Verse 15. Were they ashamed when they had committed abomination?

No! They were not at all ashamed;

Nor did they know how to blush.

So not only is all this happening, but it’s gone to, “Yeah, this is fine. This is the way it’s supposed to be. Yeah, gross sexual immorality out in the marketplace? What’s there to be ashamed of? We shouldn’t be ashamed! We want to celebrate it!”

Lying. “Oh, yeah. No problem. It’s funny. Let’s make a commercial out of it, that when you can use your phone app to lie to your spouse about you forgetting your anniversary, it’s funny! It’s great! You cover your lie. Your electronics can do it.”

7:5. “For if you thoroughly amend your ways and your doings, if you thoroughly execute judgment between a man and his neighbor, 

if you do not oppress the stranger, the fatherless, and the widow, and do not shed innocent blood in this place, or walk after other gods to your hurt, 

then I will cause you to dwell in this place, in the land that I gave to your fathers forever and ever.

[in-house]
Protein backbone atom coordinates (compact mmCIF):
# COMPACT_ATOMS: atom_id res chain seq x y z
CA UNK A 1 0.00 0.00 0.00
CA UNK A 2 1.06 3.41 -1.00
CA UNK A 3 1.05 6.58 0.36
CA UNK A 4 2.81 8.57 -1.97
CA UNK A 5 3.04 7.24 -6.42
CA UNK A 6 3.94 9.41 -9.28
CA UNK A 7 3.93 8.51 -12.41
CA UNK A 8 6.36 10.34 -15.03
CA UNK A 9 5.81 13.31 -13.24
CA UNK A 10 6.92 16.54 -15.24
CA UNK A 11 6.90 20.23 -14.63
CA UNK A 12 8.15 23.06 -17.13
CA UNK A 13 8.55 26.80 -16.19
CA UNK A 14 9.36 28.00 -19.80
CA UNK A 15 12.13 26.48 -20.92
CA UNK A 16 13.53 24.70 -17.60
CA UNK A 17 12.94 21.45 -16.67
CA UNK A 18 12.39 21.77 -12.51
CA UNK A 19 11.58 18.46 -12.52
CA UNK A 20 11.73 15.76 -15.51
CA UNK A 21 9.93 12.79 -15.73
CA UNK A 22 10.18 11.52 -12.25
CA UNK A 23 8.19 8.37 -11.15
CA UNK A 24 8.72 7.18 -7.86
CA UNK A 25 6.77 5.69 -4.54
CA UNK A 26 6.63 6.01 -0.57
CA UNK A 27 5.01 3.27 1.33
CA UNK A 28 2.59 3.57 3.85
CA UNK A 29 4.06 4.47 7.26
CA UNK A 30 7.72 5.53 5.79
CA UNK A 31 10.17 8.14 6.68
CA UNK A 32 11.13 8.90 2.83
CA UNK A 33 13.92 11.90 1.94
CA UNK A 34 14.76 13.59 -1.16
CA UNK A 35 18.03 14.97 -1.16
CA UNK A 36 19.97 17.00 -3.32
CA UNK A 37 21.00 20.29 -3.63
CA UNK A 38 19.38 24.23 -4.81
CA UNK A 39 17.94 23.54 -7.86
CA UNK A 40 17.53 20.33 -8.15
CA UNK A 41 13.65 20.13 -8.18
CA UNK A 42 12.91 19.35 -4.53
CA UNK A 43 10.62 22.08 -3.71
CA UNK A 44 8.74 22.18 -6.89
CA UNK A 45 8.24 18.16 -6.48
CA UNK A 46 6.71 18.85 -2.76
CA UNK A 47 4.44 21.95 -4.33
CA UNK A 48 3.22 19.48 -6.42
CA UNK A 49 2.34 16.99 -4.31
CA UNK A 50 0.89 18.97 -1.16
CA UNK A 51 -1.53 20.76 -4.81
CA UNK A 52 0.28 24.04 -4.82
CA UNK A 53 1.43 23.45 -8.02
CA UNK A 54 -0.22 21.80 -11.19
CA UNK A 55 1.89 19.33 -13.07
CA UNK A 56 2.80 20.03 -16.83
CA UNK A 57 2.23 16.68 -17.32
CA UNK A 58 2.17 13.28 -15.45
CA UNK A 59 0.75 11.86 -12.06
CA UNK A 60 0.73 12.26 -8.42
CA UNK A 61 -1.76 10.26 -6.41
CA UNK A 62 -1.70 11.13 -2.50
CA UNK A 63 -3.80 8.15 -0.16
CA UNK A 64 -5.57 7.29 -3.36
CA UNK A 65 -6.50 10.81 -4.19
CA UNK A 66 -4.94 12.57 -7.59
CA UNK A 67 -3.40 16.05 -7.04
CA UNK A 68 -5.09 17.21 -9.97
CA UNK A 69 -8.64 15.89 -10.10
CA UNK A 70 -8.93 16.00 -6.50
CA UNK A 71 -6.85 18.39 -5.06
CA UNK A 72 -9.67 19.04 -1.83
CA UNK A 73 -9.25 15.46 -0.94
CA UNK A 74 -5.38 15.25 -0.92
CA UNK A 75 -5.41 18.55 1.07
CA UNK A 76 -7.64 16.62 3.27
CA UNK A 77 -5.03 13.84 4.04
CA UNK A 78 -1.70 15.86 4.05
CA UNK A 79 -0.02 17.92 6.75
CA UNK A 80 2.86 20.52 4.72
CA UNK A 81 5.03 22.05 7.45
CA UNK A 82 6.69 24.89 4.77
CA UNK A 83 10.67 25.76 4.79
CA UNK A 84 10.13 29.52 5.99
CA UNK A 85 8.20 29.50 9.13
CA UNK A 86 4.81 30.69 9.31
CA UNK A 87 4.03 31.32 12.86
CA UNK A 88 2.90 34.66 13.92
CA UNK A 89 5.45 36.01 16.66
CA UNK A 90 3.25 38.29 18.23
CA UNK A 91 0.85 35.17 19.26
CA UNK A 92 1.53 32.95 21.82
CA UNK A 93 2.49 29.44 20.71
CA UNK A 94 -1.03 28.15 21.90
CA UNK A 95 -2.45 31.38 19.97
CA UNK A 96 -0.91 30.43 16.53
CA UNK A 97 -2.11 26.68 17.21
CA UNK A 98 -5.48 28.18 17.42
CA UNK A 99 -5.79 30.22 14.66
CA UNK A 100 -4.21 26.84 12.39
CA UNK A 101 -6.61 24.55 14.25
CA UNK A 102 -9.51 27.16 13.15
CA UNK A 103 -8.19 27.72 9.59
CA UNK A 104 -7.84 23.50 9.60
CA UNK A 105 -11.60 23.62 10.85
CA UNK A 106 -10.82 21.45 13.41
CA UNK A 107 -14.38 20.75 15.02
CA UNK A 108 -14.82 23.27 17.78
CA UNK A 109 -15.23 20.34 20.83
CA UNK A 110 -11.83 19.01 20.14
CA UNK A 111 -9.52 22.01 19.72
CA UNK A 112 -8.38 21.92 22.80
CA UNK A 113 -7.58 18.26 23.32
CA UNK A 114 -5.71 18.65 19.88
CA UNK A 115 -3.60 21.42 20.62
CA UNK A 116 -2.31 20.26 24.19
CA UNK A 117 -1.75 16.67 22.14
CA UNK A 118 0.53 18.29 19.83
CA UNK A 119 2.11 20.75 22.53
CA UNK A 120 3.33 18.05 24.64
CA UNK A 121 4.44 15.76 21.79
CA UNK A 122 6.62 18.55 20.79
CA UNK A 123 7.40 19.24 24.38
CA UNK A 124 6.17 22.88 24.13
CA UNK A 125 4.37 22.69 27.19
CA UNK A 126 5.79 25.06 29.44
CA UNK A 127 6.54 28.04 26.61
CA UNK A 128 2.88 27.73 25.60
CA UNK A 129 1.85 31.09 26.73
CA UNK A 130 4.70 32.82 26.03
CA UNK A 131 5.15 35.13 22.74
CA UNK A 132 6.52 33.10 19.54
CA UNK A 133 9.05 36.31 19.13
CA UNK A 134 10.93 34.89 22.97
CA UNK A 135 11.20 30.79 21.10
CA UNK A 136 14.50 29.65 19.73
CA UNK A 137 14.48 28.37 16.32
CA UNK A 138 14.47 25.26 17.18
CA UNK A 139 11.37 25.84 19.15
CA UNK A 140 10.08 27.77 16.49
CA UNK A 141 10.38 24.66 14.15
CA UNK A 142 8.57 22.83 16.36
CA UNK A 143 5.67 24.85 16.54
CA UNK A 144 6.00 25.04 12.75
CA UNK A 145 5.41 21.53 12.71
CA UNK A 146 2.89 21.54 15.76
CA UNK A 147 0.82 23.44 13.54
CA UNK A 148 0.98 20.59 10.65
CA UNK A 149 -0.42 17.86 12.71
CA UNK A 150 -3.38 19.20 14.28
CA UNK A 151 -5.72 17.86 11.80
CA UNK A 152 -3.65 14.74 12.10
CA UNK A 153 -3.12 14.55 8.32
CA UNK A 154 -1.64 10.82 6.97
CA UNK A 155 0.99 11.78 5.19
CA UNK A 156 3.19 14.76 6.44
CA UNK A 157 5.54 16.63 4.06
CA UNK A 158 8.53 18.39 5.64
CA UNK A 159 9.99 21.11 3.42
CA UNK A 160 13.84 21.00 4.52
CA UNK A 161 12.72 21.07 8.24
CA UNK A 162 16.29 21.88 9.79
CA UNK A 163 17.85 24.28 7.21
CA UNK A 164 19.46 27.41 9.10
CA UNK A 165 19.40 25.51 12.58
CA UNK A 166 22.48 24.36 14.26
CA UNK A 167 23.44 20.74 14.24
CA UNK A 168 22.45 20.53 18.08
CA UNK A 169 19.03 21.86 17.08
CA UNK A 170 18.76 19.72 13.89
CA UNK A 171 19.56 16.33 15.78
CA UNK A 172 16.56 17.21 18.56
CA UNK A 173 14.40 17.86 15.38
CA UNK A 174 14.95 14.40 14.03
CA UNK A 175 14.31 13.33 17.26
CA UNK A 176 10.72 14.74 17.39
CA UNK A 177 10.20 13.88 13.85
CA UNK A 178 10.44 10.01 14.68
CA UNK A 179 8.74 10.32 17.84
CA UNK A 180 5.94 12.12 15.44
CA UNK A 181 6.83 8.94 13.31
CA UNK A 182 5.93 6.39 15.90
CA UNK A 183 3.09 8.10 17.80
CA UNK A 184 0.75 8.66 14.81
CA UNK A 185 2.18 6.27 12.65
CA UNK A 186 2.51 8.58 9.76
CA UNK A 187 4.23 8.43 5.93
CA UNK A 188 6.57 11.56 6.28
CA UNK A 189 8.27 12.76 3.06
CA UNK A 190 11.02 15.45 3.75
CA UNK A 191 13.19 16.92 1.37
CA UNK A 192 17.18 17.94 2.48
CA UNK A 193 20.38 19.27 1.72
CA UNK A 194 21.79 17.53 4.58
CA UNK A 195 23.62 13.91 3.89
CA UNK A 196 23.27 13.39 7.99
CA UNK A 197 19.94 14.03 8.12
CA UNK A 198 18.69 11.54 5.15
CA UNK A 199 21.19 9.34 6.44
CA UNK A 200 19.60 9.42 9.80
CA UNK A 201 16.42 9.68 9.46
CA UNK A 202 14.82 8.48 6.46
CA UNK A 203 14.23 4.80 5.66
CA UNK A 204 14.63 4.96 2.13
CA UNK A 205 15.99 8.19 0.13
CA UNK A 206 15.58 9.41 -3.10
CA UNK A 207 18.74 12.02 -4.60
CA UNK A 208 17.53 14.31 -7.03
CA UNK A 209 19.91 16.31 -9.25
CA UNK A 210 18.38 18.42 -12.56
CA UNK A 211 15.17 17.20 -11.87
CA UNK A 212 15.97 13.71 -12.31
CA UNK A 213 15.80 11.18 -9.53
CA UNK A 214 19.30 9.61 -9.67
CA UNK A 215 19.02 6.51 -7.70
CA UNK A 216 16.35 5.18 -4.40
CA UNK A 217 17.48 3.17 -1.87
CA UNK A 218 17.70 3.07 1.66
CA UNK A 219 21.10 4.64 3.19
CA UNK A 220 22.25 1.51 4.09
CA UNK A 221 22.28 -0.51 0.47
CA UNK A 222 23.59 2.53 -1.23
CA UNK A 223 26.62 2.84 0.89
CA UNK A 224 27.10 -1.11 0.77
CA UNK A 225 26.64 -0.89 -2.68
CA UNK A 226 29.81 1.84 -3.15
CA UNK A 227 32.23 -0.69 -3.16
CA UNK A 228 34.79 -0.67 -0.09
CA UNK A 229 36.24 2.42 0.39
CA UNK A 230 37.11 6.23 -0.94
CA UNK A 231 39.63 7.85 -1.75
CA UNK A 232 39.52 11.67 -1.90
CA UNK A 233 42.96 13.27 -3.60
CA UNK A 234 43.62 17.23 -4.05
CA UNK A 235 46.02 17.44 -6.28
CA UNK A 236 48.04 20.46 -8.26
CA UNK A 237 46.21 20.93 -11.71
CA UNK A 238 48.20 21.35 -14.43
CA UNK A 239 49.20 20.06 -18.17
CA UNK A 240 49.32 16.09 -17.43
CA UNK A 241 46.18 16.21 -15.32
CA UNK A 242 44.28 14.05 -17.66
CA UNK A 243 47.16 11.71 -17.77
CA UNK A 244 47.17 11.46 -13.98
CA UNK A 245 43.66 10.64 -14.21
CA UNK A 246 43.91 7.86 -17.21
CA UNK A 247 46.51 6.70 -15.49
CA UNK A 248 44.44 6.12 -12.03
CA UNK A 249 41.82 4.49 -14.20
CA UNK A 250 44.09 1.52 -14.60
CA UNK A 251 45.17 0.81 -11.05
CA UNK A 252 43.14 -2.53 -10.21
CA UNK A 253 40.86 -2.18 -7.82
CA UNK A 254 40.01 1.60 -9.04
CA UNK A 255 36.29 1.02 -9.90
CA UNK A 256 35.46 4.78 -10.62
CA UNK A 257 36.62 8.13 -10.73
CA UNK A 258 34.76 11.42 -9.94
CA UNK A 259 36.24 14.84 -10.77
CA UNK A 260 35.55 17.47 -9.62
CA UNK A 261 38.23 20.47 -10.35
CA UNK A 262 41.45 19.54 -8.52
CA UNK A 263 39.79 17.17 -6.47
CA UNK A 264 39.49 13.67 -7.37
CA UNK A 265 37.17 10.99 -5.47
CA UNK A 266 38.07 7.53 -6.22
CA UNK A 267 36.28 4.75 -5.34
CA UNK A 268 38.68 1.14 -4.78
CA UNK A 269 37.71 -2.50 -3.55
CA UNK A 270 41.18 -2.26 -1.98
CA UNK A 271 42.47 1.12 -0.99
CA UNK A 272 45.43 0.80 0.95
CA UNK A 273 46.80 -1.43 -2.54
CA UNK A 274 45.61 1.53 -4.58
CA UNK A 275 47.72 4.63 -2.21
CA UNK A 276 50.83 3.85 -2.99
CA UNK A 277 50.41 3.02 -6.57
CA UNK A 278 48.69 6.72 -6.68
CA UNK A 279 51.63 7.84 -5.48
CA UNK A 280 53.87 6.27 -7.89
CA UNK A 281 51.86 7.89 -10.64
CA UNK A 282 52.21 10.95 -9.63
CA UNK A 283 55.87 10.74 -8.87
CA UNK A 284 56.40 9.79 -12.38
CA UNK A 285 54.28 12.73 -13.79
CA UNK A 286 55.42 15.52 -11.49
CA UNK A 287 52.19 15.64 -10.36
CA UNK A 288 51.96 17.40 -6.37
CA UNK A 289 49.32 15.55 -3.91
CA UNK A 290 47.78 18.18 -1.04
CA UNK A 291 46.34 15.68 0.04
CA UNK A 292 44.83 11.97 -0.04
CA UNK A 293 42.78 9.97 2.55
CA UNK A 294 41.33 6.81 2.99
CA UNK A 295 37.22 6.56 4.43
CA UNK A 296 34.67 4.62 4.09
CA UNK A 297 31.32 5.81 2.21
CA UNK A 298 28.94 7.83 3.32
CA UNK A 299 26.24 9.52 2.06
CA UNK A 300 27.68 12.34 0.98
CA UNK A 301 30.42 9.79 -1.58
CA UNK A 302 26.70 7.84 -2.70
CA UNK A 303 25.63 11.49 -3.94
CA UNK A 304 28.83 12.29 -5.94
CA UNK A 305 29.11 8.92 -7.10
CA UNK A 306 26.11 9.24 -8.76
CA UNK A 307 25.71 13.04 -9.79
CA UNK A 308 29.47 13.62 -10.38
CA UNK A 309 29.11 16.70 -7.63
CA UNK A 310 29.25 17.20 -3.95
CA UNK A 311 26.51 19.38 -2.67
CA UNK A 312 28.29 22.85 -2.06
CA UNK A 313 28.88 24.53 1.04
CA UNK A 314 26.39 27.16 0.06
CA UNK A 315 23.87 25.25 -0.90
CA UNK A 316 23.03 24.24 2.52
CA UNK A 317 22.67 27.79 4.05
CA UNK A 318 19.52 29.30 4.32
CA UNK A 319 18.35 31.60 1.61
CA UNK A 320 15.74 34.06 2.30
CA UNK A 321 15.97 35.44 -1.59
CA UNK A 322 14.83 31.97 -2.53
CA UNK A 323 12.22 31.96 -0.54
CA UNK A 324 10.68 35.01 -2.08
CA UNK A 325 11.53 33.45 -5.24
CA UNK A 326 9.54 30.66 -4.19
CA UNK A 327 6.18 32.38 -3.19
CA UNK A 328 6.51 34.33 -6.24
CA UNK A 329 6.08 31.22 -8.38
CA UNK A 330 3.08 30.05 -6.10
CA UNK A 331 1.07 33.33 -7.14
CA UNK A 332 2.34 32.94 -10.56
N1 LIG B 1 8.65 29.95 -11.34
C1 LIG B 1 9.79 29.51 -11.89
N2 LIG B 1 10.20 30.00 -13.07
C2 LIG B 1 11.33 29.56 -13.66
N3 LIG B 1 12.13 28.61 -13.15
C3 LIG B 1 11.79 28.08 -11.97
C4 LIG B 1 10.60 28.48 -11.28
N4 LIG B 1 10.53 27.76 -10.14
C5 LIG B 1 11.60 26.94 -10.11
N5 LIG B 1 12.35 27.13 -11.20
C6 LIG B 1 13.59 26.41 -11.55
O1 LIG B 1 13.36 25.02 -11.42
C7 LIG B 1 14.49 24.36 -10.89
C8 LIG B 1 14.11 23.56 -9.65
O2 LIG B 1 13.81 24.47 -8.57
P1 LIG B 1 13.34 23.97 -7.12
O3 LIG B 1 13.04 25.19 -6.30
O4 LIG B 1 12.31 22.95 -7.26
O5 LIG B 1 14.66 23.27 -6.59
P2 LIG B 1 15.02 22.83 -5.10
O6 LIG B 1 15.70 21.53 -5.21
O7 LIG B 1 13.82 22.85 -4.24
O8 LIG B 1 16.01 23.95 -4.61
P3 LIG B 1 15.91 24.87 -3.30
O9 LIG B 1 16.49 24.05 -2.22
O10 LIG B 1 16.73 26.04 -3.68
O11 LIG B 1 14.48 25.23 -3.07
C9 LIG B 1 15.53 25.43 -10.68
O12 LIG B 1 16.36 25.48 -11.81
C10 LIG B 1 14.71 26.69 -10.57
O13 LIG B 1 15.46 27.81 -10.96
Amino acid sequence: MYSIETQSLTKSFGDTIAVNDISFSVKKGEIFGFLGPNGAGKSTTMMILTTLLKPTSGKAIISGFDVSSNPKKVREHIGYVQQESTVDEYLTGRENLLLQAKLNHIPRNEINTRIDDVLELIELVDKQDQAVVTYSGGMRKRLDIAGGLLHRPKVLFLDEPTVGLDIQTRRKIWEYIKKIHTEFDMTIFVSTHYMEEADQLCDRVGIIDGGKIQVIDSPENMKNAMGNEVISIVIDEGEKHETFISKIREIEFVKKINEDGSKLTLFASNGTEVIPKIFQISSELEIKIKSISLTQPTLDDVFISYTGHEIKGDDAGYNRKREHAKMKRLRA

By implication what’s happening here is innocent life is being taken, and people are being oppressed. 

7:28. “So you shall say to them, ‘This is a nation that does not obey the voice of the Lord their God nor receive correction. Truth has perished and has been cut off from their mouth. 

Again, they don’t want to be corrected. Not only do they not like truth, when they hear it they won’t receive it. 

7:30. For the children of Judah have done evil in My sight,” says the Lord. “They have set their abominations in the house which is called by My name, to pollute it. 

This is idols. 

And they have built the high places of Tophet, which is in the Valley of the Son of Hinnom,